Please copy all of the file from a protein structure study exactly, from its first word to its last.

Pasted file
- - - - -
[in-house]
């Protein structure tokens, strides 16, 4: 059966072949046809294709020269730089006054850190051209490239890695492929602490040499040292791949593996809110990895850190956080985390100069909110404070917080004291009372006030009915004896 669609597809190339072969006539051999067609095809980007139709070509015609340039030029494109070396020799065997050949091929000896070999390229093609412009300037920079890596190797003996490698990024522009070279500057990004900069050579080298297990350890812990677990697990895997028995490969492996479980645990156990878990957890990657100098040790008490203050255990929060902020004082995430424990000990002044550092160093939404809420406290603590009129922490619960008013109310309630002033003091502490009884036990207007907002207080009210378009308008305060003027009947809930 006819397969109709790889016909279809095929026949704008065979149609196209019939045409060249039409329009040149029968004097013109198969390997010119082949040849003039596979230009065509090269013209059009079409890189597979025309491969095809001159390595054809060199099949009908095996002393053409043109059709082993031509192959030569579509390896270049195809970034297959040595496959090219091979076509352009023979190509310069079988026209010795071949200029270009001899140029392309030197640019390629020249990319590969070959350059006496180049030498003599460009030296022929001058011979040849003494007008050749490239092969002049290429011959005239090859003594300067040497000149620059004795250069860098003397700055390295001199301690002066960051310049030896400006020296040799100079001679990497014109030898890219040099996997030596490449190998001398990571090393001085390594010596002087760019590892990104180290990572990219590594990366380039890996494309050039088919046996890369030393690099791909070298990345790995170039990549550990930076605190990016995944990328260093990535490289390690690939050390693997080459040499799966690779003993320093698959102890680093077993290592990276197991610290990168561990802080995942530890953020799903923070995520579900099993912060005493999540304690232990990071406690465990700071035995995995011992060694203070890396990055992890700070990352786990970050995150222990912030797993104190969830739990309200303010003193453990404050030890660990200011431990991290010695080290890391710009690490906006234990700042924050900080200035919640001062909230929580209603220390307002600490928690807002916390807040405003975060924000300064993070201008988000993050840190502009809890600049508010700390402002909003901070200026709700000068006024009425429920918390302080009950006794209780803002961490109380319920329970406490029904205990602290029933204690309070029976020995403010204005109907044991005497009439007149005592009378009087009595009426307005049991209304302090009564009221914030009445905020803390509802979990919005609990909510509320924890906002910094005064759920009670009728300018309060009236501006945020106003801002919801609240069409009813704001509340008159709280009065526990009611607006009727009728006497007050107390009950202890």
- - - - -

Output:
[in-house]
């Protein structure tokens, strides 16, 4: 059966072949046809294709020269730089006054850190051209490239890695492929602490040499040292791949593996809110990895850190956080985390100069909110404070917080004291009372006030009915004896 669609597809190339072969006539051999067609095809980007139709070509015609340039030029494109070396020799065997050949091929000896070999390229093609412009300037920079890596190797003996490698990024522009070279500057990004900069050579080298297990350890812990677990697990895997028995490969492996479980645990156990878990957890990657100098040790008490203050255990929060902020004082995430424990000990002044550092160093939404809420406290603590009129922490619960008013109310309630002033003091502490009884036990207007907002207080009210378009308008305060003027009947809930 006819397969109709790889016909279809095929026949704008065979149609196209019939045409060249039409329009040149029968004097013109198969390997010119082949040849003039596979230009065509090269013209059009079409890189597979025309491969095809001159390595054809060199099949009908095996002393053409043109059709082993031509192959030569579509390896270049195809970034297959040595496959090219091979076509352009023979190509310069079988026209010795071949200029270009001899140029392309030197640019390629020249990319590969070959350059006496180049030498003599460009030296022929001058011979040849003494007008050749490239092969002049290429011959005239090859003594300067040497000149620059004795250069860098003397700055390295001199301690002066960051310049030896400006020296040799100079001679990497014109030898890219040099996997030596490449190998001398990571090393001085390594010596002087760019590892990104180290990572990219590594990366380039890996494309050039088919046996890369030393690099791909070298990345790995170039990549550990930076605190990016995944990328260093990535490289390690690939050390693997080459040499799966690779003993320093698959102890680093077993290592990276197991610290990168561990802080995942530890953020799903923070995520579900099993912060005493999540304690232990990071406690465990700071035995995995011992060694203070890396990055992890700070990352786990970050995150222990912030797993104190969830739990309200303010003193453990404050030890660990200011431990991290010695080290890391710009690490906006234990700042924050900080200035919640001062909230929580209603220390307002600490928690807002916390807040405003975060924000300064993070201008988000993050840190502009809890600049508010700390402002909003901070200026709700000068006024009425429920918390302080009950006794209780803002961490109380319920329970406490029904205990602290029933204690309070029976020995403010204005109907044991005497009439007149005592009378009087009595009426307005049991209304302090009564009221914030009445905020803390509802979990919005609990909510509320924890906002910094005064759920009670009728300018309060009236501006945020106003801002919801609240069409009813704001509340008159709280009065526990009611607006009727009728006497007050107390009950202890």